Kara and Clark ask Cat (Calista Flockhart) to tone down the sensational impact that the battle between Supergirl and Queen Rhea is receiving in the media. Cat pointedly asks Kara if Supergirl is ready for this fight (…does she know?), and Kara says that Supergirl is. Cat, as always, is betting on the Girl of Steel. The super cousins then fly to L-Corp, where Lena and Lillian present the Daxamite-killing device.
Mon-El begs Kara to use the device instead of fighting, despite the fact that it will cause his death, but Kara refuses. She trains with Kal and after repeatedly coming out victorious, she confesses her fears to him. She has everything she’s ever wanted: family, friends, a job she loves, Mon-El… and she might lose all those things in one fight. Kal says the people she loves are another secret super power, and she should always keep them with her.
Kara and Rhea face off, but the Daxamite forces fire on the city so Kara tells a reluctant Mon-El to go save the city and “be a hero”. Superman and J’onn put aside grudges to team up to protect National City and M’gann lands with an army of White Martians to help. Meanwhile, Rhea uses kryptonite to weaken Kara, and taunts her with grim images of what she’s going to do with her planet once Supergirl is dead, but only gives Kara the strength to fight back. The Daxamites are destroying the city so Kara looks to Mon-El, who came back to support her, and apologises as she activates Lena’s device. The Daxamites flee back to their ships and Queen Rhea dies.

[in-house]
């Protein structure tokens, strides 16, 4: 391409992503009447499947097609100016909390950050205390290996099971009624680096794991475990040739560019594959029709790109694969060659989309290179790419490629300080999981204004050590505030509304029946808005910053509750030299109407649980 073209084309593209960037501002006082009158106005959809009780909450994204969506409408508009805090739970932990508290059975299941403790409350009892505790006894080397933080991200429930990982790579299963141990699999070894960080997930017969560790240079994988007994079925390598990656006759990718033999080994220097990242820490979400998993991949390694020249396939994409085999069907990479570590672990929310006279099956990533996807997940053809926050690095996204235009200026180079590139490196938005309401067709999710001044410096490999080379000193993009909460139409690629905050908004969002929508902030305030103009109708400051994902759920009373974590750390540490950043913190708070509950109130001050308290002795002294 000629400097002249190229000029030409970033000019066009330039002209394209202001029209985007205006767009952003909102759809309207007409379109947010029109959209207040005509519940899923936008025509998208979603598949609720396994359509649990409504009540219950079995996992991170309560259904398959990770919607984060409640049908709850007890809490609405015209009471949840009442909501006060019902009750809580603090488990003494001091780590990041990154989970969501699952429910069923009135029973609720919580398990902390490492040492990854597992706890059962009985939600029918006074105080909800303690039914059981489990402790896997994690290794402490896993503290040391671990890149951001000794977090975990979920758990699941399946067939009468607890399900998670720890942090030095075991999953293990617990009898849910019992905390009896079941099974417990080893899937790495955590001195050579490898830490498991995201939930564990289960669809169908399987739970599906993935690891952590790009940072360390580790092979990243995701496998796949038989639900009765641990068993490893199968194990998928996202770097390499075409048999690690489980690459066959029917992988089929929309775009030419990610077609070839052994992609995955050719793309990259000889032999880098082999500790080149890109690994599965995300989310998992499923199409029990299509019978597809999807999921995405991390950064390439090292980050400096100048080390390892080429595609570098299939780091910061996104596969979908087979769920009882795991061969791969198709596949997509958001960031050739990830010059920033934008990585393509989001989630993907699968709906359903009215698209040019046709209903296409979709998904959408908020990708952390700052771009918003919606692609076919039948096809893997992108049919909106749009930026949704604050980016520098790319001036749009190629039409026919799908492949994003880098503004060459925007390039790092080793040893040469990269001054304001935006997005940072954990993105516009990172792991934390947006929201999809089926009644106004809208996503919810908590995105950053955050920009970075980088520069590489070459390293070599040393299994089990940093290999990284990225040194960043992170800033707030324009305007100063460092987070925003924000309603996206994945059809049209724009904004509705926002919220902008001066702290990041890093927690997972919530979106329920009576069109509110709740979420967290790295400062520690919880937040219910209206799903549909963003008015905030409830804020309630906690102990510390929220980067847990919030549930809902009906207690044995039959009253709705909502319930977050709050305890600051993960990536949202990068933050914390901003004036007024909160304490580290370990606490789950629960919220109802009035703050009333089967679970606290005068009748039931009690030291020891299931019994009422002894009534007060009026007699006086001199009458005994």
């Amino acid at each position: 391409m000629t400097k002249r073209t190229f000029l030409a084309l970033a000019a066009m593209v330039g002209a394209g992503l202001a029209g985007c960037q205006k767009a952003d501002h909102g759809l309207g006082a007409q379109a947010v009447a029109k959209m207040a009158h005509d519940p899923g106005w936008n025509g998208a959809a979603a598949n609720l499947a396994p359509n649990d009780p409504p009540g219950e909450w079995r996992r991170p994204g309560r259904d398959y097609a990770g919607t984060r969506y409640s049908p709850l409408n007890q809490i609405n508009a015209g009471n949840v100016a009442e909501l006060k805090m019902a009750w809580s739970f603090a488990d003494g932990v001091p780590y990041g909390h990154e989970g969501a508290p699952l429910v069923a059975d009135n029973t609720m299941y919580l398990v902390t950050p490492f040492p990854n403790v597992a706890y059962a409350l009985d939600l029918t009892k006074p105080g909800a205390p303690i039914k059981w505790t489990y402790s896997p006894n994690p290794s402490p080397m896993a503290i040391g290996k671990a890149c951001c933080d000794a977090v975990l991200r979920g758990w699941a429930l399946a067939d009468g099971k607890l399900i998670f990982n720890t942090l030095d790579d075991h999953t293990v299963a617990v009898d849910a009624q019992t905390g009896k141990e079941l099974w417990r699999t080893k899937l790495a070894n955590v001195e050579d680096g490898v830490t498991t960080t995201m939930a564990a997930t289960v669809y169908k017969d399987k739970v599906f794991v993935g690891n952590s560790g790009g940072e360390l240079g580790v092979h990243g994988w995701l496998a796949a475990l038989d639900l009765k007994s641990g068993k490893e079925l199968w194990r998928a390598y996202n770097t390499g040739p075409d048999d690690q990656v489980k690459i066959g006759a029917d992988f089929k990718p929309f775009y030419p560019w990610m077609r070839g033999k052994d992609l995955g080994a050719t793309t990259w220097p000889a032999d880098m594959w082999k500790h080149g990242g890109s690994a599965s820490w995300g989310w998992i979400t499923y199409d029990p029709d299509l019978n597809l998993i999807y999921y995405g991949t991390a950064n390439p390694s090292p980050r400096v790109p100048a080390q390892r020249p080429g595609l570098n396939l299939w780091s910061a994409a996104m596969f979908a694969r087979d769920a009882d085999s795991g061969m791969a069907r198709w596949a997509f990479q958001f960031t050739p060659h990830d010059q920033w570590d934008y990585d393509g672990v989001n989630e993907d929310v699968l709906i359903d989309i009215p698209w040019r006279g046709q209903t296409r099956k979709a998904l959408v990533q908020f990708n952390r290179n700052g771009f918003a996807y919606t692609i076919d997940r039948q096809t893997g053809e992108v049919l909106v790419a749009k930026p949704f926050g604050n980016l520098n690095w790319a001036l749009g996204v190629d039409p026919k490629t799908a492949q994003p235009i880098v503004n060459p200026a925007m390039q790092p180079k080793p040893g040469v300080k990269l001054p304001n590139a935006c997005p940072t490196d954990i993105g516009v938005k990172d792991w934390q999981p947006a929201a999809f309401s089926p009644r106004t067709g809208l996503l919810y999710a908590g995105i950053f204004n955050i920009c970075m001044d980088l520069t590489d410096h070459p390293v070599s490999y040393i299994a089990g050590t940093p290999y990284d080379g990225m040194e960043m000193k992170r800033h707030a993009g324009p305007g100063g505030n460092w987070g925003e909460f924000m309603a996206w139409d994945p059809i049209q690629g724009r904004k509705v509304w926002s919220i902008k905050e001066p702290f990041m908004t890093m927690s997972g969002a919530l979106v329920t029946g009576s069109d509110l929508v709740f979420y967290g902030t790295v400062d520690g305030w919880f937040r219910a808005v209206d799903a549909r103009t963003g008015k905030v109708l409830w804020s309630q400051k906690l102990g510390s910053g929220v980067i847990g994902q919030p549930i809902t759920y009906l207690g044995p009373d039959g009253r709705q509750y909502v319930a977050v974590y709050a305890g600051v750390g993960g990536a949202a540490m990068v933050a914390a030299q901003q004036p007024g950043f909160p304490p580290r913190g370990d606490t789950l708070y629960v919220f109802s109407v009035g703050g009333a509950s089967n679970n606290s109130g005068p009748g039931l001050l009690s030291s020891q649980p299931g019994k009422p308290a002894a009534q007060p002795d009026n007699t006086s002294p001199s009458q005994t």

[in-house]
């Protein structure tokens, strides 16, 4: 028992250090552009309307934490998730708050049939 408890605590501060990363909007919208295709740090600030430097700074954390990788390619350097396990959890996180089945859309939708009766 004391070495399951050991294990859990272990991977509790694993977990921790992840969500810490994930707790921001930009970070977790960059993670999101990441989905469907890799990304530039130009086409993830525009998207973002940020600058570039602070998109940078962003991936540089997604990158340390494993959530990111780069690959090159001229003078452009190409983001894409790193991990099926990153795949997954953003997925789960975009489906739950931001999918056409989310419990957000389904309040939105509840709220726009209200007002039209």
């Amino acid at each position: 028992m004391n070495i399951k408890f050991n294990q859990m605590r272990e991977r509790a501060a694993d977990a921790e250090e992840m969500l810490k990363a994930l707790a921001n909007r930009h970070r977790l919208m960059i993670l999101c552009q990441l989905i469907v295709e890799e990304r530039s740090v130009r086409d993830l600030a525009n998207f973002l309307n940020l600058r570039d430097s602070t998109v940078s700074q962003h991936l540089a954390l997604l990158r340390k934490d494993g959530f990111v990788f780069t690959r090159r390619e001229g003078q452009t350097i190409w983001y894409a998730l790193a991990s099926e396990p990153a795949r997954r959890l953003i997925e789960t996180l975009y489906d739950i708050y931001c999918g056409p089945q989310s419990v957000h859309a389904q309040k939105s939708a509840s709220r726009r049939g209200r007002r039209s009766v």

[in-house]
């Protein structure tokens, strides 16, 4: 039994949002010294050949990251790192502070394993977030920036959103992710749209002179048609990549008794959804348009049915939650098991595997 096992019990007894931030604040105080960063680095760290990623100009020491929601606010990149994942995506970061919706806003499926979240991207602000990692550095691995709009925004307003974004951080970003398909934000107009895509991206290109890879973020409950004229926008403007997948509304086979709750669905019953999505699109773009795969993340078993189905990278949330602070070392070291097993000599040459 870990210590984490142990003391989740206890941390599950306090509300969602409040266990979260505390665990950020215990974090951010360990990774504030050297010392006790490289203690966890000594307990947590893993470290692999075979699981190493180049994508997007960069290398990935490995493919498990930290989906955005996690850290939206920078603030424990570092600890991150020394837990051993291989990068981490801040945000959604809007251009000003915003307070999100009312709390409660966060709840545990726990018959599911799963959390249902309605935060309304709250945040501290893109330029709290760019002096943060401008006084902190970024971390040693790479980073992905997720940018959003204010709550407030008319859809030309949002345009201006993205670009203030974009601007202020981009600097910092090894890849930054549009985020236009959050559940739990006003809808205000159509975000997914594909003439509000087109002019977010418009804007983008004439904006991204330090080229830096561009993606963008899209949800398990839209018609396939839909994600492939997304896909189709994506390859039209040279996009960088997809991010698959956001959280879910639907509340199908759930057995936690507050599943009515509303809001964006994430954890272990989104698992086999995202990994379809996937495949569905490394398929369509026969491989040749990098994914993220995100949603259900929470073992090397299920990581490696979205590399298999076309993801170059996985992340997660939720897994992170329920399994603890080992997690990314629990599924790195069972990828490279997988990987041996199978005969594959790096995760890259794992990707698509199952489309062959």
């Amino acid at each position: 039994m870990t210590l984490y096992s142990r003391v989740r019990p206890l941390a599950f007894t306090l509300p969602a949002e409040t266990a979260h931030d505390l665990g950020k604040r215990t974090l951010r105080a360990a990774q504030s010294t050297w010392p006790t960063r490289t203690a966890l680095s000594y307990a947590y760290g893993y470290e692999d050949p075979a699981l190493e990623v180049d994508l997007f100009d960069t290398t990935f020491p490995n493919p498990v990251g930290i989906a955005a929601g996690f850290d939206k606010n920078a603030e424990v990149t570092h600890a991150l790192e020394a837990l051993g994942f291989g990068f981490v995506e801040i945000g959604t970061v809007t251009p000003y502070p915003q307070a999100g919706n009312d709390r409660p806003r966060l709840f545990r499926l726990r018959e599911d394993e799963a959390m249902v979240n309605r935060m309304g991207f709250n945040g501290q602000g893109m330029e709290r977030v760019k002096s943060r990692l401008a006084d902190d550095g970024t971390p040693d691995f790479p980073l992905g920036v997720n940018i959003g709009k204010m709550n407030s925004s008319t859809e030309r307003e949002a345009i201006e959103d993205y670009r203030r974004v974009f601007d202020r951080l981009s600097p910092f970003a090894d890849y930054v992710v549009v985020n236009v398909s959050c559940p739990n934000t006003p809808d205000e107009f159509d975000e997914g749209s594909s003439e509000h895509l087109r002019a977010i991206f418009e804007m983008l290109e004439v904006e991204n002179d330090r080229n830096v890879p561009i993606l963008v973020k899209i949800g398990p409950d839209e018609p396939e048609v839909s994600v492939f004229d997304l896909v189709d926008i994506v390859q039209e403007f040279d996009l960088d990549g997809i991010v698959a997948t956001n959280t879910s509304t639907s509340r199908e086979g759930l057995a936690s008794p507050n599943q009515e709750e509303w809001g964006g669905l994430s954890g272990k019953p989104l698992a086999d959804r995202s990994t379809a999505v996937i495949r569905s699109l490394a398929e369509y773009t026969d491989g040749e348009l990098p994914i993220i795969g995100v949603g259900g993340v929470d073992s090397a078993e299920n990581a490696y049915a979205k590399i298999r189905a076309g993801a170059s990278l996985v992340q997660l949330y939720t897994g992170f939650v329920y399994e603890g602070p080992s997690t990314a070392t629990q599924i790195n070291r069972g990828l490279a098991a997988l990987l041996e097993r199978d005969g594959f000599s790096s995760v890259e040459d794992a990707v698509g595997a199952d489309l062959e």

Mon-El is dying too, but she makes sure he survives by putting him on a pod and sending him to space, but not before they share a heartbreaking goodbye. Gasping for breath, Kara gives him her mother’s necklace to keep him safe and finally tells him she loves him.
Back at the DEO the celebrations are in full swing, but not for Kara and she tells Alex to never let Maggie go so Alex listens, because she proposes on the spot.
At CatCo, Kara tells her old boss that she’s hurting because for the first time and dared to fall in love with someone and it sees Cat go back to being her mentor with a beautiful speech:
The thing that makes women strong, is that we have the guts to be vulnerable. We have the ability to feel the depths of our emotion, and we know that we will walk through it to the other side. But you, my dear, are on a hero’s journey. And yes, you have hit a bit of an obstacle, but you will soar right over it. Just like I would.
Kara then hears the news reporting a building is on fire and as Cat watches her exit, she whispers to herself, “Go get ‘em, Supergirl”, revealing in the most Cat Grant way possible that she has always known Kara’s secret. While Kara soars the National City sky to save the day, somewhere outside Earth’s atmosphere, Mon-El’s pod enters a portal, which could be to the Phantom Zone.